Book Industry Disruption

By Fredric Price on February 11, 2020

The book industry is in a period of significant change, brought about in great part by the following set of occurrences in recent years:

  • the rise of as a disruptive influence on book distribution, promotion, and pricing;
  • the introduction of e-readers that have altered the way that books are purchased, promoted and read;
  • the consolidation of traditional publishers through mergers that has set a premium on big brands (i.e., authors) that can generate large and repetitive market shares;
  • the advent of disruptive social media tools (e.g., Twitter, Facebook, Linked In, Pinterest, and Instagram) and especially those tools aimed expressly at the book industry such as Goodreads, that were not part of the lexicon for many readers and marketers just a few years ago;
  • the use of electronic tools that enable self-publishing;
  • and the general decline in reading over the last few decades due to a myriad of other entertainment activities now available through multiple portable platforms.

The number of print books is still below where it was in 2005, which is a bit surprising, since self-publishing has grown significantly. However, revenues from e-books have grown dramatically over the last 10 years.


In general, the book publishing industry has adopted and maintained a new product promotion model that is virtually distinct from every other kind of consumer product.  New book marketing activities are concentrated at launch and are focused on favorable reviews by well-known personalities (including writers and cultural/media personalities) in a few influential outlets, as well as personal promotion by the author at retail outlets and on radio and television programs (when possible).  As a bow to the new media, websites devoted to the book and the author are de rigueur, as are Facebook entries and Twitter accounts.  However, following the introduction, little (sometimes no) promotion for the book is made and the use of the new social media is often not fully utilized.  Books are seldom (if ever) re-reviewed and marketing practically ceases a short time after launch; even for well-known authors, it is uncommon for a new perspective (i.e., a new review) to be written after the initial launch period.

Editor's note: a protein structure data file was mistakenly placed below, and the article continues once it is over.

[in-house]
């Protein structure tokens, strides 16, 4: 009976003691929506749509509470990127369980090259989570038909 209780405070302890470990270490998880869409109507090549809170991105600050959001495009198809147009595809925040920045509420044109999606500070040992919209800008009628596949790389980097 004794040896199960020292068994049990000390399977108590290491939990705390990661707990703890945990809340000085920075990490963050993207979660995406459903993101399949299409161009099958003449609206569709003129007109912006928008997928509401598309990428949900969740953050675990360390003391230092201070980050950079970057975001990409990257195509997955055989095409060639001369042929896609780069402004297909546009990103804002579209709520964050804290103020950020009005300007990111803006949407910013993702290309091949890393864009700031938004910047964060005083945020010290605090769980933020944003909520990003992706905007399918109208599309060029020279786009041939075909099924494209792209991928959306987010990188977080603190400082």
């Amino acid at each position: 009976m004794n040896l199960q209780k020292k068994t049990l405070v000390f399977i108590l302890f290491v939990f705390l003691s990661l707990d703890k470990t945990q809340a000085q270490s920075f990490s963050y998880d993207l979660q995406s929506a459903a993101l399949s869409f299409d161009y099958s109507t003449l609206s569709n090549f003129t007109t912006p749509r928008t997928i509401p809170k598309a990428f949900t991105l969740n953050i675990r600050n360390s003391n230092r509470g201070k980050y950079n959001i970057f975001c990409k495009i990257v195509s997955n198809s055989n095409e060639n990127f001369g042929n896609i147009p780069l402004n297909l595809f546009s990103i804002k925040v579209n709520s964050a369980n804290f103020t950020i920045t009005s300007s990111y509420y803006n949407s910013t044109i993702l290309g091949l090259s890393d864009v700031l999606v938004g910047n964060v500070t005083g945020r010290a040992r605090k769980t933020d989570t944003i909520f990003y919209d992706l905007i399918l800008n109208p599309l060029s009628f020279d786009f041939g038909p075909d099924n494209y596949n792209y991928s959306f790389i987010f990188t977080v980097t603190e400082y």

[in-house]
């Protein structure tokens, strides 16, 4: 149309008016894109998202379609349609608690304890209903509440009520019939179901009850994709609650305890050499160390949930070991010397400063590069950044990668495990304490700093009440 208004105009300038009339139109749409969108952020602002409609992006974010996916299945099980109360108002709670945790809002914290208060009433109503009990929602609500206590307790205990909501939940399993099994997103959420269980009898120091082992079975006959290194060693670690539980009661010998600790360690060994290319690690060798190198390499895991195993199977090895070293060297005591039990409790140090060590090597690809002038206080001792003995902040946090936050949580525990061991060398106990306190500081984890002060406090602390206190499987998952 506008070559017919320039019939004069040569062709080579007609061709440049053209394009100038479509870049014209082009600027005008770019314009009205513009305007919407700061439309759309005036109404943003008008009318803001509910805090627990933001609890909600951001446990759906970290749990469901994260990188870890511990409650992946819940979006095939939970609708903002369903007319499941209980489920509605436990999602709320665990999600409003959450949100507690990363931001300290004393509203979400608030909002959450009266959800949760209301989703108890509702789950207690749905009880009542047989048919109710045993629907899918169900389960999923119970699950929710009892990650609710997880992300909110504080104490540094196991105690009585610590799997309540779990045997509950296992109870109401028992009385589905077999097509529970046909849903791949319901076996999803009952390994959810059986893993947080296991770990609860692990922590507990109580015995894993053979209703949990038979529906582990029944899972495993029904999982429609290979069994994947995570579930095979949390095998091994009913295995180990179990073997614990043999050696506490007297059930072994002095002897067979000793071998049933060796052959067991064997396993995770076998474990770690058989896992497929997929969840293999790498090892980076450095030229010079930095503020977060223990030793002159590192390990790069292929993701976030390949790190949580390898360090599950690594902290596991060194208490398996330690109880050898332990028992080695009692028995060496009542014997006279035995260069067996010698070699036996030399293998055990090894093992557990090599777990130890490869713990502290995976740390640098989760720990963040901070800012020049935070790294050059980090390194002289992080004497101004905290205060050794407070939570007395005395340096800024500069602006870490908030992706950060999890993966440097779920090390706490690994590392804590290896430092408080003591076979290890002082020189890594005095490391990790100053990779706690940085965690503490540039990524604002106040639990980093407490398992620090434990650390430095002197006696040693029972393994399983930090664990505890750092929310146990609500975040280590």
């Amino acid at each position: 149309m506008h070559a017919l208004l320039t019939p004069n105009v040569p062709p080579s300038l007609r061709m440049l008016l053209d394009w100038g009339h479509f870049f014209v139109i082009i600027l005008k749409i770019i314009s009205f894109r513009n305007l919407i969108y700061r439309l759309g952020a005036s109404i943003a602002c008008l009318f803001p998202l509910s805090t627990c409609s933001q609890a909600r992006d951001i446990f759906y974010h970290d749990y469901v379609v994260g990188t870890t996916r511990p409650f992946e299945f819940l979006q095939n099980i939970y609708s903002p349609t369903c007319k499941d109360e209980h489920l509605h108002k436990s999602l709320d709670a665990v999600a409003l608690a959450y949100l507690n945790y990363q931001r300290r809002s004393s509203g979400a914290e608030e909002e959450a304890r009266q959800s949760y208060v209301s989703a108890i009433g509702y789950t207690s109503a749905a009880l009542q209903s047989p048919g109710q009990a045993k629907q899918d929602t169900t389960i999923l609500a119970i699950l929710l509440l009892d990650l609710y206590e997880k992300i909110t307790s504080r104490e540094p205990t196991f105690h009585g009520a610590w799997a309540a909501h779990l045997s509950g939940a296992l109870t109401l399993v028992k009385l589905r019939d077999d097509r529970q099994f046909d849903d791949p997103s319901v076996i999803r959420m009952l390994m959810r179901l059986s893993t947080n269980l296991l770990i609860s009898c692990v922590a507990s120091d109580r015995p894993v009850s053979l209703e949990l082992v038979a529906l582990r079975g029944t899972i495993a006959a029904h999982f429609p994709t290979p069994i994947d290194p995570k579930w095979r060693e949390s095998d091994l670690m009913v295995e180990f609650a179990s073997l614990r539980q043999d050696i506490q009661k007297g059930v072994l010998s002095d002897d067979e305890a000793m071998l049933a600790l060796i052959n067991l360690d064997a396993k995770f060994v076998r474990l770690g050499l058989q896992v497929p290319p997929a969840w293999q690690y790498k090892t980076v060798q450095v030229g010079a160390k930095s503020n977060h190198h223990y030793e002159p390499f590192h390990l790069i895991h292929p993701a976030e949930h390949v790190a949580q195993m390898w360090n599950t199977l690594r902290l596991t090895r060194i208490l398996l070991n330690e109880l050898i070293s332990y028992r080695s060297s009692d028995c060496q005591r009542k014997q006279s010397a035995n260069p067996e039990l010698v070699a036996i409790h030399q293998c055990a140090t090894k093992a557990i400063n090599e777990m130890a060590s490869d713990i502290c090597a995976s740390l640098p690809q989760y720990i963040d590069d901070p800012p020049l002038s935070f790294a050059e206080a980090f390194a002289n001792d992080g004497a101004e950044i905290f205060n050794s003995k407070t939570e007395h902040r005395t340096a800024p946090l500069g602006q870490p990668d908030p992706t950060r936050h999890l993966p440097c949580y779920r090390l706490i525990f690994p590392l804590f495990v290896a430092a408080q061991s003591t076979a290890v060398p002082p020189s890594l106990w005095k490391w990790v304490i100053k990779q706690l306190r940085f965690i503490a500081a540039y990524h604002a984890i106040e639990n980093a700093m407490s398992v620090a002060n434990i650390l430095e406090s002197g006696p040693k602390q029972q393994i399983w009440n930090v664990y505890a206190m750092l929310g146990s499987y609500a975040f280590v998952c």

The  introduction of Amazon was one of the most unsettling distribution channel innovations of all time and significantly altered the methods in which books were physically distributed, marketed, reviewed and priced.  Amazon’s influence increased as it purchased Goodreads.  Coupled with Internet-available publishing and e-book readers, the impact on retail bookstores has been transformative and the cumulative effects on the large publishing houses have led to mega-mergers with the resulting reliance on the “blockbuster” model — that curbs publication of new and unproven voices.


While disruption and novelty create uncertainty, they can also serve to be the mid-wives for new approaches that can take advantage of some of the changes to create valuable properties that are tightly focused on one goal:  the publication of good quality, commercially viable literature from new voices that can be marketed by taking advantage of the new media approaches.

Readers, what do you think? Please leave a comment and share your thoughts.